Archived Story

Attorney makes plea in firearms case

Published 9:26am Friday, July 18, 2014

An Ironton attorney indicted on firearms charges in January pleaded guilty Thursday in Lawrence County Common Pleas Court.

Retired Jackson County Judge Leonard Holtzapfel presided over the case.

Jason Smith, of 116 N. Sixth St., pleaded guilty to a fourth-degree count of attempted illegal possession of a firearm in a liquor permit premises. That charge was amended from a third-degree count of illegal possession of a firearm in a liquor permit premises. An additional charge of third-degree having weapons under a disability was dismissed as part of a plea negotiation.

Also a part of the plea agreement, special prosecuting attorney John Haas, of Scioto County, recommended treatment in lieu of conviction.

Treatment in lieu of conviction means a defendant has the opportunity to successfully complete a court-approved alcohol or drug treatment program. If the program is completed, the case against the defendant will be dismissed.

If the defendant fails to complete the program or violates any of the court’s orders, that person could be sentenced to prison.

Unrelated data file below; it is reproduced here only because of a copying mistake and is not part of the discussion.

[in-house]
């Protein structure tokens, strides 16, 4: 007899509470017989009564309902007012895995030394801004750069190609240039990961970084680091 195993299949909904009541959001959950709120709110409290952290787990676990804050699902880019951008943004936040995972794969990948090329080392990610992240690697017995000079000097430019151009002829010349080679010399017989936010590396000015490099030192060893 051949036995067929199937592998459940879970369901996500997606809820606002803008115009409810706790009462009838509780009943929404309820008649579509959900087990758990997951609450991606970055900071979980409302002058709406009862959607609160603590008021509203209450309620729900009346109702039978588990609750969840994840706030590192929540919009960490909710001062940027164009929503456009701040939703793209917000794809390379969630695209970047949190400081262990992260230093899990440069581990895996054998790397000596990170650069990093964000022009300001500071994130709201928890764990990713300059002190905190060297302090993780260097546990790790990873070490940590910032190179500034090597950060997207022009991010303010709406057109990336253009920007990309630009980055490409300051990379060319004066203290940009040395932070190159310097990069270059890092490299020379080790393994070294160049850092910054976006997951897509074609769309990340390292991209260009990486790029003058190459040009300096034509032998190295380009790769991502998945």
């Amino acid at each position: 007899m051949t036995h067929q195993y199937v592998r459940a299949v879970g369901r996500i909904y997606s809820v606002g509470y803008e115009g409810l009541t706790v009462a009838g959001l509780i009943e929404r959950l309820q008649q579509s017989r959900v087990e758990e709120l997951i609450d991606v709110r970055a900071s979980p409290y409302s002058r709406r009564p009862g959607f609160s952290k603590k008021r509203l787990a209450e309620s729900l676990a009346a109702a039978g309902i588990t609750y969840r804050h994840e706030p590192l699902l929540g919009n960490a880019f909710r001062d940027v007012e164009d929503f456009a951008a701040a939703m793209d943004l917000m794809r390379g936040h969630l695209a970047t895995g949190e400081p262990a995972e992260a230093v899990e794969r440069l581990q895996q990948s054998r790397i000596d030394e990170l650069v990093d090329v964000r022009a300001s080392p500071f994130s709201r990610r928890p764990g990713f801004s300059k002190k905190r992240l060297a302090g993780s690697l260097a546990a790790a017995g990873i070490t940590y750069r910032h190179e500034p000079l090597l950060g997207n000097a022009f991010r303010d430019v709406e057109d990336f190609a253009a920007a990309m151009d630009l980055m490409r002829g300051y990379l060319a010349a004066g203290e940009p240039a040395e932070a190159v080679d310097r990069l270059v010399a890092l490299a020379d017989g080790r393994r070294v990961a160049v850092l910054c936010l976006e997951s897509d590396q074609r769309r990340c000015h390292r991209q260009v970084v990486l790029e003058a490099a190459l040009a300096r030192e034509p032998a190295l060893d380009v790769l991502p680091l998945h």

In Smith’s case, the maximum prison sentence for the fourth-degree felony is 18 months in prison and a $5,000 fine.

Holtzapfel advised Smith that the court did not have to agree with that recommendation, but would wait to receive a report from the Ohio Lawyers Assistance Program before a final sentence is made. That date has not yet been set.

OLAP is an nonprofit organization that helps attorneys and judges obtain treatment for substance abuse, chemical dependency, addiction, and mental health issues.

Haas said OLAP will work up an assessment and treatment plan for Smith.

Smith’s charges stem from a July 2013 incident at the Fuzzy Duck in Ironton in which he was assaulted. Smith had a gun on him at the time.

Smith testified at the trial of his assailant, Robert Harper, that he had placed his gun in his waistband because he knew Harper was coming to the bar to possibly confront him.

Harper was subsequently found guilty of second-degree felonious assault and sentenced to six years in prison.

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